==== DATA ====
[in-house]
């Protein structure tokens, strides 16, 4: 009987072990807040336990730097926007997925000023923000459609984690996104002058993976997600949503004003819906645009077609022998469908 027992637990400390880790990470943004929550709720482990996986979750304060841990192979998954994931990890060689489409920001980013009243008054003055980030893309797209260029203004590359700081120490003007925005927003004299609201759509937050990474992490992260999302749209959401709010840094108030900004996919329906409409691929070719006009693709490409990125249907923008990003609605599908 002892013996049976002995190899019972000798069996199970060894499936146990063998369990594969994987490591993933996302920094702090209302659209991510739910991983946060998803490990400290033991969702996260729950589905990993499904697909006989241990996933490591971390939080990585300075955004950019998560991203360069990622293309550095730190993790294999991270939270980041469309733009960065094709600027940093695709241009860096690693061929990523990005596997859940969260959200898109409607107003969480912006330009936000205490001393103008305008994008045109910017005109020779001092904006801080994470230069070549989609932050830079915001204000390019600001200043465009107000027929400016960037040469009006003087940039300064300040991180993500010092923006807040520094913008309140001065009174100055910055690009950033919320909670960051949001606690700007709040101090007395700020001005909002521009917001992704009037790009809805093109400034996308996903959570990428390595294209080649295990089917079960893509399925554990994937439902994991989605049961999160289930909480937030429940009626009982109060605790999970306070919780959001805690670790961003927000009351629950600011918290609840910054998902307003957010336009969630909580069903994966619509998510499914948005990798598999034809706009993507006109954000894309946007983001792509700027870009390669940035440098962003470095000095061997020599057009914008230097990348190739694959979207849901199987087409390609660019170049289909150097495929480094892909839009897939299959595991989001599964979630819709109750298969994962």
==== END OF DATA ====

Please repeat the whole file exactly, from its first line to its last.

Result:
[in-house]
């Protein structure tokens, strides 16, 4: 009987072990807040336990730097926007997925000023923000459609984690996104002058993976997600949503004003819906645009077609022998469908 027992637990400390880790990470943004929550709720482990996986979750304060841990192979998954994931990890060689489409920001980013009243008054003055980030893309797209260029203004590359700081120490003007925005927003004299609201759509937050990474992490992260999302749209959401709010840094108030900004996919329906409409691929070719006009693709490409990125249907923008990003609605599908 002892013996049976002995190899019972000798069996199970060894499936146990063998369990594969994987490591993933996302920094702090209302659209991510739910991983946060998803490990400290033991969702996260729950589905990993499904697909006989241990996933490591971390939080990585300075955004950019998560991203360069990622293309550095730190993790294999991270939270980041469309733009960065094709600027940093695709241009860096690693061929990523990005596997859940969260959200898109409607107003969480912006330009936000205490001393103008305008994008045109910017005109020779001092904006801080994470230069070549989609932050830079915001204000390019600001200043465009107000027929400016960037040469009006003087940039300064300040991180993500010092923006807040520094913008309140001065009174100055910055690009950033919320909670960051949001606690700007709040101090007395700020001005909002521009917001992704009037790009809805093109400034996308996903959570990428390595294209080649295990089917079960893509399925554990994937439902994991989605049961999160289930909480937030429940009626009982109060605790999970306070919780959001805690670790961003927000009351629950600011918290609840910054998902307003957010336009969630909580069903994966619509998510499914948005990798598999034809706009993507006109954000894309946007983001792509700027870009390669940035440098962003470095000095061997020599057009914008230097990348190739694959979207849901199987087409390609660019170049289909150097495929480094892909839009897939299959595991989001599964979630819709109750298969994962």